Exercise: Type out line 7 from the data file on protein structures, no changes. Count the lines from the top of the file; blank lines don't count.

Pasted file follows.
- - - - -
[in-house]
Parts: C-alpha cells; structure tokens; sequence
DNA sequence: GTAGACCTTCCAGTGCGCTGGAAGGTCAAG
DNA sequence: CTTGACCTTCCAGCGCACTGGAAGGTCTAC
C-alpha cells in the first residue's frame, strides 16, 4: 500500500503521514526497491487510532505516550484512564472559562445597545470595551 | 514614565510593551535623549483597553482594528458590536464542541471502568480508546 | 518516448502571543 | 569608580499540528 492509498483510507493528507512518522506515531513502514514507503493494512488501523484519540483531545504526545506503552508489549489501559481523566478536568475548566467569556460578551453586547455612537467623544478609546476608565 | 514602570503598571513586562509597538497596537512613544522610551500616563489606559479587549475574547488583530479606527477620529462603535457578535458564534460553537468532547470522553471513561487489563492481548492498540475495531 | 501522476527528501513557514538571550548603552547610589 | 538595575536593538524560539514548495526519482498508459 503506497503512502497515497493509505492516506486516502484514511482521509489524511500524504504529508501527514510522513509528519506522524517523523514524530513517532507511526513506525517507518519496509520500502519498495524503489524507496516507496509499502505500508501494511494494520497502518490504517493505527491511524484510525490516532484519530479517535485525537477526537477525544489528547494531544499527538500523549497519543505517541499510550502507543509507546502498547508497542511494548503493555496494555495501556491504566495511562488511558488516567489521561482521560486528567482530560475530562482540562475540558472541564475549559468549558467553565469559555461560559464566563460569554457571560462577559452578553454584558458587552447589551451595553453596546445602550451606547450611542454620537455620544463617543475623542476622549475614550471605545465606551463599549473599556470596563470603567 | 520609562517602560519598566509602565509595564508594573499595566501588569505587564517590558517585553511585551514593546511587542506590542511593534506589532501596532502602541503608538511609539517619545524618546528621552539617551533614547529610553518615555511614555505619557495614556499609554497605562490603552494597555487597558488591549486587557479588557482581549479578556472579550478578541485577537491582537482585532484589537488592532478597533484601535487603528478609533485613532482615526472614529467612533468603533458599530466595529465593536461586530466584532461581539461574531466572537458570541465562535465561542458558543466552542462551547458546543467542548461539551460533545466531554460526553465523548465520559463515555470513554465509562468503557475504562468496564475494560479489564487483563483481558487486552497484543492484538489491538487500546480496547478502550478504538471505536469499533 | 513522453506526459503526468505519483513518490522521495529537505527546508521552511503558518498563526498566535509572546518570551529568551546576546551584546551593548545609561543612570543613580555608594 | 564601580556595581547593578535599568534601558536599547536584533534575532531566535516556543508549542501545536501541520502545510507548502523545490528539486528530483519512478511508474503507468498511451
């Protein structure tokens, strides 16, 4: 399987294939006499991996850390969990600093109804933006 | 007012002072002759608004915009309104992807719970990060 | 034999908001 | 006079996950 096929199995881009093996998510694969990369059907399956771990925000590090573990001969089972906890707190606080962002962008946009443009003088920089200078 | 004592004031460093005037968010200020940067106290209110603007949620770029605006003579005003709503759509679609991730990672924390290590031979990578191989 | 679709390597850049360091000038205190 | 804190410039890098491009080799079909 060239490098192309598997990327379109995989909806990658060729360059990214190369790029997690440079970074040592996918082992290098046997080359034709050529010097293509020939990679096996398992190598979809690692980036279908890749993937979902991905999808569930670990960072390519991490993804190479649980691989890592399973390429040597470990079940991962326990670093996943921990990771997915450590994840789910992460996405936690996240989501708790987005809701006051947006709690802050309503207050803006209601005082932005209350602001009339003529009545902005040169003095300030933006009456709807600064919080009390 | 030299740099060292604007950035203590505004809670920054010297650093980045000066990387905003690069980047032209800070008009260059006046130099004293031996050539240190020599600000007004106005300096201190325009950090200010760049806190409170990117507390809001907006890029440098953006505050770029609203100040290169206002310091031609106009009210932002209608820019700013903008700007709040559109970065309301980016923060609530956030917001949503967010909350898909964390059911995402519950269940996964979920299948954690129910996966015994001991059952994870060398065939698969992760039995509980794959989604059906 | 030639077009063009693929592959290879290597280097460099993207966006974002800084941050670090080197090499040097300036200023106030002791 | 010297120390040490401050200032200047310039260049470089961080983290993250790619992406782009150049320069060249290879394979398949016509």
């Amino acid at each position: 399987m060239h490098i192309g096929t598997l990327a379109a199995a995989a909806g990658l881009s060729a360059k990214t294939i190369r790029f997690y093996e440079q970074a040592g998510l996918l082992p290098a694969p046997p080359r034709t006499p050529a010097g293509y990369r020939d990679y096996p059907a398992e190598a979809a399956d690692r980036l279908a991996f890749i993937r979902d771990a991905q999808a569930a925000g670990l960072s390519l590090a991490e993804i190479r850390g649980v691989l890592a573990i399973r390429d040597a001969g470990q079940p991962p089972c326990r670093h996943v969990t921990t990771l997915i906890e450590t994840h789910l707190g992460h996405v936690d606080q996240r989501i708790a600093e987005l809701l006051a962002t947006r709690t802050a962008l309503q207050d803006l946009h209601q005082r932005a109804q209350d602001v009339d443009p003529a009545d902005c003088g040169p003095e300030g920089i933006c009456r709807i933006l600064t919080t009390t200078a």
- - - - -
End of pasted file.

């Amino acid at each position: 399987m060239h490098i192309g096929t598997l990327a379109a199995a995989a909806g990658l881009s060729a360059k990214t294939i190369r790029f997690y093996e440079q970074a040592g998510l996918l082992p290098a694969p046997p080359r034709t006499p050529a010097g293509y990369r020939d990679y096996p059907a398992e190598a979809a399956d690692r980036l279908a991996f890749i993937r979902d771990a991905q999808a569930a925000g670990l960072s390519l590090a991490e993804i190479r850390g649980v691989l890592a573990i399973r390429d040597a001969g470990q079940p991962p089972c326990r670093h996943v969990t921990t990771l997915i906890e450590t994840h789910l707190g992460h996405v936690d606080q996240r989501i708790a600093e987005l809701l006051a962002t947006r709690t802050a962008l309503q207050d803006l946009h209601q005082r932005a109804q209350d602001v009339d443009p003529a009545d902005c003088g040169p003095e300030g920089i933006c009456r709807i933006l600064t919080t009390t200078a």